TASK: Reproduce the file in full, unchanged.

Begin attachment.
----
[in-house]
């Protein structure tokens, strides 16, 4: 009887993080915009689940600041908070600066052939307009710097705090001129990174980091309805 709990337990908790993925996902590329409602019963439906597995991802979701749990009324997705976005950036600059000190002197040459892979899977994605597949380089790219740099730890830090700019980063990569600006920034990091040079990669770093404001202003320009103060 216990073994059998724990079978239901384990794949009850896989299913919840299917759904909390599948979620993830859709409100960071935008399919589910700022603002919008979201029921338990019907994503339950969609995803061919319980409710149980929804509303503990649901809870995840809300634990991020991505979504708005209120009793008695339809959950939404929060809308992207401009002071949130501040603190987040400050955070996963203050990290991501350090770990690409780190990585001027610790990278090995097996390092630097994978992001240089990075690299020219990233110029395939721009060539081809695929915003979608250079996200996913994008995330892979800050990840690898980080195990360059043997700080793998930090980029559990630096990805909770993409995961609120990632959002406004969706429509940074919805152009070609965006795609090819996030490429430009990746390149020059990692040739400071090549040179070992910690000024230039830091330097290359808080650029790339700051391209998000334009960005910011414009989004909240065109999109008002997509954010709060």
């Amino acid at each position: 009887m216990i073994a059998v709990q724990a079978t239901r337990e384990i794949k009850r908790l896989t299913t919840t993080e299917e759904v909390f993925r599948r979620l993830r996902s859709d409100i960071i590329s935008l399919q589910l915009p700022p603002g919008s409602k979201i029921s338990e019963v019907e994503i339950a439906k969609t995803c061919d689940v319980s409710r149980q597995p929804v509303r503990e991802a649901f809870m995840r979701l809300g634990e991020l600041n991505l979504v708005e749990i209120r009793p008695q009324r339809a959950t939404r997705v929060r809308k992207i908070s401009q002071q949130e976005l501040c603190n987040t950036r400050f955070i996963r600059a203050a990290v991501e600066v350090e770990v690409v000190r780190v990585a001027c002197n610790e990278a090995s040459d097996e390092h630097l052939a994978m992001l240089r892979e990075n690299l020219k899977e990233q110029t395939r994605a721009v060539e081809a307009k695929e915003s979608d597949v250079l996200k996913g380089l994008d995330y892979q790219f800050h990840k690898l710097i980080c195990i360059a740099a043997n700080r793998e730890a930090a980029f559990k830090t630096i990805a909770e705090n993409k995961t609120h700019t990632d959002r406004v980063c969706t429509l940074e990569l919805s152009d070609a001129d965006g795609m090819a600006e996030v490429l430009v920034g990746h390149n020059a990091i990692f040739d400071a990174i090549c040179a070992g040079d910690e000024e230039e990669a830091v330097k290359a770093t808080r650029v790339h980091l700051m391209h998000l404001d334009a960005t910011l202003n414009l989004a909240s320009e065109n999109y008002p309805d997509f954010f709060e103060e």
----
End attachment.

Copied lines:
[in-house]
């Protein structure tokens, strides 16, 4: 009887993080915009689940600041908070600066052939307009710097705090001129990174980091309805 709990337990908790993925996902590329409602019963439906597995991802979701749990009324997705976005950036600059000190002197040459892979899977994605597949380089790219740099730890830090700019980063990569600006920034990091040079990669770093404001202003320009103060 216990073994059998724990079978239901384990794949009850896989299913919840299917759904909390599948979620993830859709409100960071935008399919589910700022603002919008979201029921338990019907994503339950969609995803061919319980409710149980929804509303503990649901809870995840809300634990991020991505979504708005209120009793008695339809959950939404929060809308992207401009002071949130501040603190987040400050955070996963203050990290991501350090770990690409780190990585001027610790990278090995097996390092630097994978992001240089990075690299020219990233110029395939721009060539081809695929915003979608250079996200996913994008995330892979800050990840690898980080195990360059043997700080793998930090980029559990630096990805909770993409995961609120990632959002406004969706429509940074919805152009070609965006795609090819996030490429430009990746390149020059990692040739400071090549040179070992910690000024230039830091330097290359808080650029790339700051391209998000334009960005910011414009989004909240065109999109008002997509954010709060």
């Amino acid at each position: 009887m216990i073994a059998v709990q724990a079978t239901r337990e384990i794949k009850r908790l896989t299913t919840t993080e299917e759904v909390f993925r599948r979620l993830r996902s859709d409100i960071i590329s935008l399919q589910l915009p700022p603002g919008s409602k979201i029921s338990e019963v019907e994503i339950a439906k969609t995803c061919d689940v319980s409710r149980q597995p929804v509303r503990e991802a649901f809870m995840r979701l809300g634990e991020l600041n991505l979504v708005e749990i209120r009793p008695q009324r339809a959950t939404r997705v929060r809308k992207i908070s401009q002071q949130e976005l501040c603190n987040t950036r400050f955070i996963r600059a203050a990290v991501e600066v350090e770990v690409v000190r780190v990585a001027c002197n610790e990278a090995s040459d097996e390092h630097l052939a994978m992001l240089r892979e990075n690299l020219k899977e990233q110029t395939r994605a721009v060539e081809a307009k695929e915003s979608d597949v250079l996200k996913g380089l994008d995330y892979q790219f800050h990840k690898l710097i980080c195990i360059a740099a043997n700080r793998e730890a930090a980029f559990k830090t630096i990805a909770e705090n993409k995961t609120h700019t990632d959002r406004v980063c969706t429509l940074e990569l919805s152009d070609a001129d965006g795609m090819a600006e996030v490429l430009v920034g990746h390149n020059a990091i990692f040739d400071a990174i090549c040179a070992g040079d910690e000024e230039e990669a830091v330097k290359a770093t808080r650029v790339h980091l700051m391209h998000l404001d334009a960005t910011l202003n414009l989004a909240s320009e065109n999109y008002p309805d997509f954010f709060e103060e």